As you know, we have a number of homes here in the United States, where people need tender love and care. This is the joy of sharing. Come and share. We have the young people suffering with AIDS. They need that tender love and care. But such beautiful--I've never yet seen a young man or anybody displeased or angry or frightened, really going home to God. Such a beautiful smile, always. So let us pray that we have the gift of sharing the joy with others and giving until it hurts.

Because I talk so much of giving with a smile, once a professor from the United States asked me: "Are you married?" And I said: "Yes, and I find it sometimes very difficult to smile at my spouse, Jesus, because He can be very demanding - sometimes." This is really something true. And this is where love comes in - when it is demanding, and yet we can give it with joy.

One of the most demanding things for me is traveling everywhere - and with publicity. I have said to Jesus that if I don't go to heaven for anything else, I will be going to heaven for all the traveling with all the publicity, because it has purified me and sacrificed me and made me really ready to go home to God.

If we remember that God loves us, and that we can love others as He loves us, then America can become a sign of peace for the world. From here, a sign of care for the weakest of the weak - the unborn child - must go out to the world. If you become a burning light of justice and peace in the world, then really you will be true to what the founders of this country stood for.

Let us love one another as God loves each one of us. And where does this love begin? In our own home. How does it begin? By praying together Prayer for us that we continue God's work with great love. The sisters, the brothers, and the fathers and the lay missionaries of Charity and co-workers: we are all one heart full of love, that we may bring that joy of love everywhere we go. And my prayer for you is that through this love for one another, for this peace and joy in the family, that you may grow in holiness. Holiness is not the luxury of the few; it is a simply duty, for you and for me, because Jesus has very clearly stated, "Be ye holy as my father in heaven is holy." So let us pray for each other that we grow in love for each other, and through this love become holy as Jesus wants us to be for he died out of love for us.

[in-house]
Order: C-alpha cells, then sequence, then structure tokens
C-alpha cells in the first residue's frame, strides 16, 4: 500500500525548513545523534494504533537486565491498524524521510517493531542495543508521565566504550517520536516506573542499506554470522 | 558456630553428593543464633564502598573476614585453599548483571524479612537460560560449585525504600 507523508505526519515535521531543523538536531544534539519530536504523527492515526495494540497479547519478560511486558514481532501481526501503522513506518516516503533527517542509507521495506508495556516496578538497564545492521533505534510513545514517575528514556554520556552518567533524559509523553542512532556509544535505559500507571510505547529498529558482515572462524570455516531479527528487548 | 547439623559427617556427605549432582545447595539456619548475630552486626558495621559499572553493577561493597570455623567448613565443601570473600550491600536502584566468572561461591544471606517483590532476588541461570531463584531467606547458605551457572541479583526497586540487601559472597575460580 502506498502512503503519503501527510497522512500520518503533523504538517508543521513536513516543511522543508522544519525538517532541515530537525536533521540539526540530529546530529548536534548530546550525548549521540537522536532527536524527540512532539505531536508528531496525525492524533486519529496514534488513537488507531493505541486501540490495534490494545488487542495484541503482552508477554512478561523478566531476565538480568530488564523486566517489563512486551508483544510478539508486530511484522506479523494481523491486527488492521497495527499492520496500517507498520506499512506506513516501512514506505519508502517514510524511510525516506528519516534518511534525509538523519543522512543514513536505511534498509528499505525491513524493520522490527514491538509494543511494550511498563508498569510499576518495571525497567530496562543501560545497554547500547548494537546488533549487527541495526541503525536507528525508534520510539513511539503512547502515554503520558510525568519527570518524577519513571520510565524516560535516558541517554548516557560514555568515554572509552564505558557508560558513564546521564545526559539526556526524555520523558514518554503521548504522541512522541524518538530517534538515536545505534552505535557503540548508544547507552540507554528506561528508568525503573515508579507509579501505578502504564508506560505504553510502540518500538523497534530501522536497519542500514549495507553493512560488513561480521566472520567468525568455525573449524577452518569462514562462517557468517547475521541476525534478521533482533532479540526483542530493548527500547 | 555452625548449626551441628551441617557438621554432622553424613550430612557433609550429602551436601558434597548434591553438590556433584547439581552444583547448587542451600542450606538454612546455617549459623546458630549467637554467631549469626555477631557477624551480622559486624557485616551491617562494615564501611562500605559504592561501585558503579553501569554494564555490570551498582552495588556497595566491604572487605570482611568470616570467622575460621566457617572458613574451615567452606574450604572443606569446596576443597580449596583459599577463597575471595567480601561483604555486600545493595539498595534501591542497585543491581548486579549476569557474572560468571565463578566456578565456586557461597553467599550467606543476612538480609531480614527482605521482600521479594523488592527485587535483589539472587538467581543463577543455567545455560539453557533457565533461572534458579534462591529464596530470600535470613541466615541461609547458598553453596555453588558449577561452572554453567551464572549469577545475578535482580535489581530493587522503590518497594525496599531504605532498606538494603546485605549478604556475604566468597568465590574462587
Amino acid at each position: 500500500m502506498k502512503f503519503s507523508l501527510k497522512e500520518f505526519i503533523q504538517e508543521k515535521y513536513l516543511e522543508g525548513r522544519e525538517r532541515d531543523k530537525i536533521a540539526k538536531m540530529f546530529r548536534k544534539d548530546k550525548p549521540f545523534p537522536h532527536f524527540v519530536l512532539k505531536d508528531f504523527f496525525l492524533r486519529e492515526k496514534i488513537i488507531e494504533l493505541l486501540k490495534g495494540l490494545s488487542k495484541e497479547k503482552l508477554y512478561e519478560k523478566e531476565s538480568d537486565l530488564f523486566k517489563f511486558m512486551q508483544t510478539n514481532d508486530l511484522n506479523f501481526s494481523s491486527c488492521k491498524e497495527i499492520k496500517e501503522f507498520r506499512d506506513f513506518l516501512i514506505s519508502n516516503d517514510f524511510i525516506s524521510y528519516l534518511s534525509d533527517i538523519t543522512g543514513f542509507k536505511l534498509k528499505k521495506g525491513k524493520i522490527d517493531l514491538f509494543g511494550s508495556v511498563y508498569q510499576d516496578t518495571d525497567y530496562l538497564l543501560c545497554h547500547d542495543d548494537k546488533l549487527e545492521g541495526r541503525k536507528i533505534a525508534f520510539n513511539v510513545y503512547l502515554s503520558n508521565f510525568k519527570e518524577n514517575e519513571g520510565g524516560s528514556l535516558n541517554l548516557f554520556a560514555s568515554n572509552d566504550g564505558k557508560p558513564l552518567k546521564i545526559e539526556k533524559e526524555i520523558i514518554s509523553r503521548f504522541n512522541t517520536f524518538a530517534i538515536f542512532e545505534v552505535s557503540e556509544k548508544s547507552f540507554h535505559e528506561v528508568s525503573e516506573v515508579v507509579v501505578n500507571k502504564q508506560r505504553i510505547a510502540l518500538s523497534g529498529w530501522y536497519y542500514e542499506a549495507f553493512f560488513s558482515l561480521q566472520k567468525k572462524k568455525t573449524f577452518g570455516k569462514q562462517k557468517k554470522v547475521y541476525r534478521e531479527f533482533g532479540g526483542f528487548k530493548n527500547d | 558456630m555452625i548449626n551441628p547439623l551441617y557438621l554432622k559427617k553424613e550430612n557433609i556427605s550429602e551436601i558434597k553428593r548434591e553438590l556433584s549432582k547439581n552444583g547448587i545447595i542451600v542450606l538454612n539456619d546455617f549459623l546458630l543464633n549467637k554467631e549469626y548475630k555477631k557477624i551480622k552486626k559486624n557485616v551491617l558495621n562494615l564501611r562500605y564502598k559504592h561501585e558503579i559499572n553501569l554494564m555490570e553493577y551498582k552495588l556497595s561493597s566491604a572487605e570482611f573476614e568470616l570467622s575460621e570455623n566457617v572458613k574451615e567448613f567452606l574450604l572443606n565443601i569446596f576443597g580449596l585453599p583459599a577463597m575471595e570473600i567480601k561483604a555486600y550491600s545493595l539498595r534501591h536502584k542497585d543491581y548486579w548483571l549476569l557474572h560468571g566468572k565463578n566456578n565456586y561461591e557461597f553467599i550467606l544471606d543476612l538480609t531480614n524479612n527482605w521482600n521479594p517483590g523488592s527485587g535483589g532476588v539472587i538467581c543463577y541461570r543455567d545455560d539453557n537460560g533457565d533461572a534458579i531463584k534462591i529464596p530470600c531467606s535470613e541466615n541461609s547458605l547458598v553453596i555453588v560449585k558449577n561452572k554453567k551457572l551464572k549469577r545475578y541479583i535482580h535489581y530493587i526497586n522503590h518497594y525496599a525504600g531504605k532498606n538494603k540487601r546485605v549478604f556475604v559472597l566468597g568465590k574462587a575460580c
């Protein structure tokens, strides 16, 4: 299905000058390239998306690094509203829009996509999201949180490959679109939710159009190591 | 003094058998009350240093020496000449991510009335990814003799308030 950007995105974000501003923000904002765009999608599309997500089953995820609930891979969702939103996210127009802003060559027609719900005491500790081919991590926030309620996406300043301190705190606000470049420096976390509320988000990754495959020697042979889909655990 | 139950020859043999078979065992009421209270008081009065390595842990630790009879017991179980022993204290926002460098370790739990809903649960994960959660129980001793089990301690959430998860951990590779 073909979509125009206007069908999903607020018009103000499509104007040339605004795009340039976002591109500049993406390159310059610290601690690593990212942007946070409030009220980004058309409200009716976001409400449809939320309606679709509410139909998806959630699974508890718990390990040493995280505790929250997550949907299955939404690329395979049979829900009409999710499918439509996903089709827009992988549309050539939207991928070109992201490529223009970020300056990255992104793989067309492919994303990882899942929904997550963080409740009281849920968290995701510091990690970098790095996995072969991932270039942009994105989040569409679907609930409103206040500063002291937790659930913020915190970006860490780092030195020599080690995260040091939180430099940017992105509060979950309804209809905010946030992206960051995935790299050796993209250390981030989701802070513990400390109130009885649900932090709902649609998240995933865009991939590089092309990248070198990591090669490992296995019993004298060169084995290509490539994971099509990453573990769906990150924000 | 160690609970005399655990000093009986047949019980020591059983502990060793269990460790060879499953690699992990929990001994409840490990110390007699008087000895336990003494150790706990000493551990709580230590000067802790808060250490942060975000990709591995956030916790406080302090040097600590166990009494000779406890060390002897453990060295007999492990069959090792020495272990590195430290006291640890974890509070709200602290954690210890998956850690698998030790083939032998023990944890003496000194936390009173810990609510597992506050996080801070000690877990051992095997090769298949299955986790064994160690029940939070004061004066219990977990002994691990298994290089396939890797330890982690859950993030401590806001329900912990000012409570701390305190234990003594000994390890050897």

One day I met a lady who was dying of cancer in a most terrible condition. And I told her, I say, "You know, this terrible pain is only the kiss of Jesus--a sign that you have come so close to Jesus on the cross that he can kiss you." And she joined her hands together and said, "Mother Teresa, please tell Jesus to stop kissing me."

So pray for us that we continue God's work with great love and I will pray for you, for all your families. And also I want to thank the families who have been so generous in giving their daughters to us to consecrate their life to Jesus by the vow of poverty, chastity, obedience, and by giving wholehearted free service to the poorest of the poor. This is our fourth vow in our congregation. And we have a novitiate in San Francisco where we have many beautiful vocations who are wanting to give their whole life to Jesus in the service of the poorest of the poor.
So once more I thank you for giving you children to God. And pray for us that we continue God's work with great love.

God bless you all!

January 13, 2011

Pope John Paul II update

Just a quick announcement to say the beatification of Pope John Paul II is moving right along...


.- Vatican officials have concluded that a miraculous healing credited to the intercession of Pope John Paul II is authentic.